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Television Input Devices Microsoft XBox (Games) Games

What Kinect Could Be, But Probably Won't 143

An opinion piece at CNN looks at Microsoft's Xbox Kinect, praising the system's capabilities not for gaming, but for what it does to the video viewing experience. "The idea of being able to ditch your table full of remote controls and just use your hands and voice to interact with the TV is compelling. It's much nicer than QWERTY keyboards, which are a terrible idea in the living room. It's also better than Wii-like remote controls, or even using an iPad or smartphone as your TV remote, a feature that cable companies are increasingly rolling out." The problem, as they see it, is Microsoft's inability to actually bring this into common usage for regular television viewing. "It seems like the company is tied too much to the Xbox's substantial gaming revenue to split the Xbox TV stuff off as a separate product — even though there's a huge population of non-gamers who probably have no interest in buying an Xbox." Perhaps this is something that can be addressed by others when the Kinect SDK is released.
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What Kinect Could Be, But Probably Won't

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  • Stupid. (Score:4, Informative)

    by fuzzyfuzzyfungus ( 1223518 ) on Sunday April 24, 2011 @06:00AM (#35919886) Journal
    I think that there is a reason that this guy is writing opinion pieces for CNN, rather than actual strategies:

    Microsoft's "unwillingness" to split off some sort of 'xbox TV' thing: So, the kinect is a ~$100-$120 device(and Microsoft is apparently not making a loss; but not trying to mar a launch by gouging). On top of that, it needs a host device to run the body-detection stuff. So, you might be able to do an 'xbox TV' for a bit less than a base-model xbox SKU+Kinect, by going with a weaker CPU and no GPU; but such a device would still cost much more than a universal remote and not so much less than the base model xbox that it could really differentiate itself.

    "Table full of remotes": Y'know why you have so many remotes? Because you have a zillion sucky little set-top-boxes that require more fiddling than joe user is willing to devote to the problem to get working together nicely. Guess what problem your 'xbox TV', no matter how magical the input experience, won't solve? Oh, yeah, that one. Consumer video is a mess, with endless fast-replaced devices, minimal control standardization(and what standardization there is, as with HDMI CEC or Cablecard, is either a few rounds short of fully baked or a failure by design), and some fairly entrenched players who have absolutely no intention of being shoved out of the way so that you can use the box you want to, rather than Scientific Atlanta's latest sick effort. That is the hard part.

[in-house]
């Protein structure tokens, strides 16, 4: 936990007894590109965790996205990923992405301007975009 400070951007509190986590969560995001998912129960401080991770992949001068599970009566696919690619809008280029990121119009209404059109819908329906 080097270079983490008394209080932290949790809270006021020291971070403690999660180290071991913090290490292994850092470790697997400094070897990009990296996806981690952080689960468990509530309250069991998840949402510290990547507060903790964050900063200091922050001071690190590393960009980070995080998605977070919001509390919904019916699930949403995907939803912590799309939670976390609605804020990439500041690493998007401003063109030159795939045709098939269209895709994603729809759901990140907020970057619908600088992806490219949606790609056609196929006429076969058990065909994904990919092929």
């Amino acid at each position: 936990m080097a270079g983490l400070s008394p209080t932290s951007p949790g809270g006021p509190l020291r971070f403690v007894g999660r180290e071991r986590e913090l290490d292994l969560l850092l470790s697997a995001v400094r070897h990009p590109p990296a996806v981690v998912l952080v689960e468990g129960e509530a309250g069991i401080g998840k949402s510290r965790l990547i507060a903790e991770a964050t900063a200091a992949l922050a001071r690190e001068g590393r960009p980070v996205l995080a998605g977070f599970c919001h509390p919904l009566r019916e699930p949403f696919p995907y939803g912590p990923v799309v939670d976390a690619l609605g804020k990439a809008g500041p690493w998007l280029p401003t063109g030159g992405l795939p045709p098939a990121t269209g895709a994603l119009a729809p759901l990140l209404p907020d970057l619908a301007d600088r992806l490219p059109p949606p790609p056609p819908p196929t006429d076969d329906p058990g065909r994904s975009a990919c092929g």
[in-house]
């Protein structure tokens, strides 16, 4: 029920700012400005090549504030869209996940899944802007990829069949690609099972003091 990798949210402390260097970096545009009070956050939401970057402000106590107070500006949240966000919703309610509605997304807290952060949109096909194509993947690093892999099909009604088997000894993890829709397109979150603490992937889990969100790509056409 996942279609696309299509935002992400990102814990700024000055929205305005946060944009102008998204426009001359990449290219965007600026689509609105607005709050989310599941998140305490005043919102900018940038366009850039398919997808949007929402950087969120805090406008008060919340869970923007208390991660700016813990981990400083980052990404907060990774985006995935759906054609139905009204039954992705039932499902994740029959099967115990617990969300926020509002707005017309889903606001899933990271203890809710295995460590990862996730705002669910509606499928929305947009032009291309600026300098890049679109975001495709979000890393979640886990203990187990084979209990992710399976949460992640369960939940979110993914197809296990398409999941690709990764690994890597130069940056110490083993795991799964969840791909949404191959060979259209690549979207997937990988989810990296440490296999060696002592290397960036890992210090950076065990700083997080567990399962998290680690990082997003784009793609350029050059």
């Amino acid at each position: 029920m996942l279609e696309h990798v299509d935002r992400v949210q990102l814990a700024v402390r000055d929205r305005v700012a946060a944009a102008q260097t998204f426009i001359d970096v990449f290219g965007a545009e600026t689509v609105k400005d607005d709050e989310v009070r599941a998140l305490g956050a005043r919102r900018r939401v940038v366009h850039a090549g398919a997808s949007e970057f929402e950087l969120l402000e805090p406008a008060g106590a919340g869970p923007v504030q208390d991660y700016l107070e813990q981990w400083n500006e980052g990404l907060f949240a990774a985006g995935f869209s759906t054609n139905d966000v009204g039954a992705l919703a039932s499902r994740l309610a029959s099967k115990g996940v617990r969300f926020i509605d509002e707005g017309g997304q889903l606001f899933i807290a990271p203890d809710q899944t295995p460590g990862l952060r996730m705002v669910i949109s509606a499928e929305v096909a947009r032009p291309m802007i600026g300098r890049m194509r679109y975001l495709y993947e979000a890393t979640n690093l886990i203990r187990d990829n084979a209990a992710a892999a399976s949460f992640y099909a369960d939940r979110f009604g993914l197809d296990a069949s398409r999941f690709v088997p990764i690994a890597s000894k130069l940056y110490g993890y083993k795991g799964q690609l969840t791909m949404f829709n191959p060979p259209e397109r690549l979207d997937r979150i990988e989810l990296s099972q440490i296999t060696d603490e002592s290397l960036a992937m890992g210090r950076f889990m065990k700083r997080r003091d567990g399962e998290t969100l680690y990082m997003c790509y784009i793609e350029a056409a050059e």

• by Anonymous Coward on Sunday April 24, 2011 @06:02AM (#35919892)

    In commercials you always see how some ordinary thing is so very difficult and cubersome to do. You know... "Vacuuming under the sofa is so hard and the vacuum cleaner doesn't fit there well and you have to (*gasp*) kneel down and it still won't be perfectly clean... But if you buy Super Cleaner (TM) RIGHT NOW you'll...". At that point, every regular person should go "Excuse me? I've vacuumed under the sofa and it's not that difficult, really". The commercials are trying to create a need that doesn't exists because there is a product that has been designed to fulfill that need. This sounds similar.

    The reason why it's difficult to come up with a replacement for a remote is that there isn't any real need for that. Are the remotes really that hard to use? You pick one up. lay on the sofa and can do anything with a small finger gesture. I don't understand why they're trying to create need for a replacement with those very artificial sounding arguments. "It's hard to pick up the right remote"? Oh please...

  • by benjymouse ( 756774 ) on Sunday April 24, 2011 @06:27AM (#35919952)

    Then you don't recall correctly, obviously. Microsoft did actually develop Project Natal within its own organization (and through a wholly-owned subsidiary). They are using hardware developed by an Israeli company.

A committee is a group that keeps the minutes and loses hours. -- Milton Berle